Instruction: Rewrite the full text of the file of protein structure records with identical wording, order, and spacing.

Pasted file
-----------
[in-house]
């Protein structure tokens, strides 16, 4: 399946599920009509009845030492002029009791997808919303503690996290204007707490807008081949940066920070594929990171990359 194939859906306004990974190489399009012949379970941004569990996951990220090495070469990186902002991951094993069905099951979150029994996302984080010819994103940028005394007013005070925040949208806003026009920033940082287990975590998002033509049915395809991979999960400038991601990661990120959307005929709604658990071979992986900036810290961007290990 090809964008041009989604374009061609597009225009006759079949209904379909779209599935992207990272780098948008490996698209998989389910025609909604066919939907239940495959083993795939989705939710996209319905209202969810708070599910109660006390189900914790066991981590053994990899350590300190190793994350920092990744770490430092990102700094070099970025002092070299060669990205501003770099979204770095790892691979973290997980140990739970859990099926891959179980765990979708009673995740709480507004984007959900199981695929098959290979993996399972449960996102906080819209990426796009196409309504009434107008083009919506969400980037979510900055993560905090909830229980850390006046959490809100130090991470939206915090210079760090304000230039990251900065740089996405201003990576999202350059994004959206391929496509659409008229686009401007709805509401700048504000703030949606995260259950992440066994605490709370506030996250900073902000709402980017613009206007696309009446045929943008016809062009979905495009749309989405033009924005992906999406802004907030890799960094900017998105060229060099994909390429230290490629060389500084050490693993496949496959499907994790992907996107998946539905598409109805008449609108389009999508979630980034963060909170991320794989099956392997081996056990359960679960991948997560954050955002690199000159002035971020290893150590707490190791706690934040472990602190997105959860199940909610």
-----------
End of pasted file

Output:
[in-house]
């Protein structure tokens, strides 16, 4: 399946599920009509009845030492002029009791997808919303503690996290204007707490807008081949940066920070594929990171990359 194939859906306004990974190489399009012949379970941004569990996951990220090495070469990186902002991951094993069905099951979150029994996302984080010819994103940028005394007013005070925040949208806003026009920033940082287990975590998002033509049915395809991979999960400038991601990661990120959307005929709604658990071979992986900036810290961007290990 090809964008041009989604374009061609597009225009006759079949209904379909779209599935992207990272780098948008490996698209998989389910025609909604066919939907239940495959083993795939989705939710996209319905209202969810708070599910109660006390189900914790066991981590053994990899350590300190190793994350920092990744770490430092990102700094070099970025002092070299060669990205501003770099979204770095790892691979973290997980140990739970859990099926891959179980765990979708009673995740709480507004984007959900199981695929098959290979993996399972449960996102906080819209990426796009196409309504009434107008083009919506969400980037979510900055993560905090909830229980850390006046959490809100130090991470939206915090210079760090304000230039990251900065740089996405201003990576999202350059994004959206391929496509659409008229686009401007709805509401700048504000703030949606995260259950992440066994605490709370506030996250900073902000709402980017613009206007696309009446045929943008016809062009979905495009749309989405033009924005992906999406802004907030890799960094900017998105060229060099994909390429230290490629060389500084050490693993496949496959499907994790992907996107998946539905598409109805008449609108389009999508979630980034963060909170991320794989099956392997081996056990359960679960991948997560954050955002690199000159002035971020290893150590707490190791706690934040472990602190997105959860199940909610």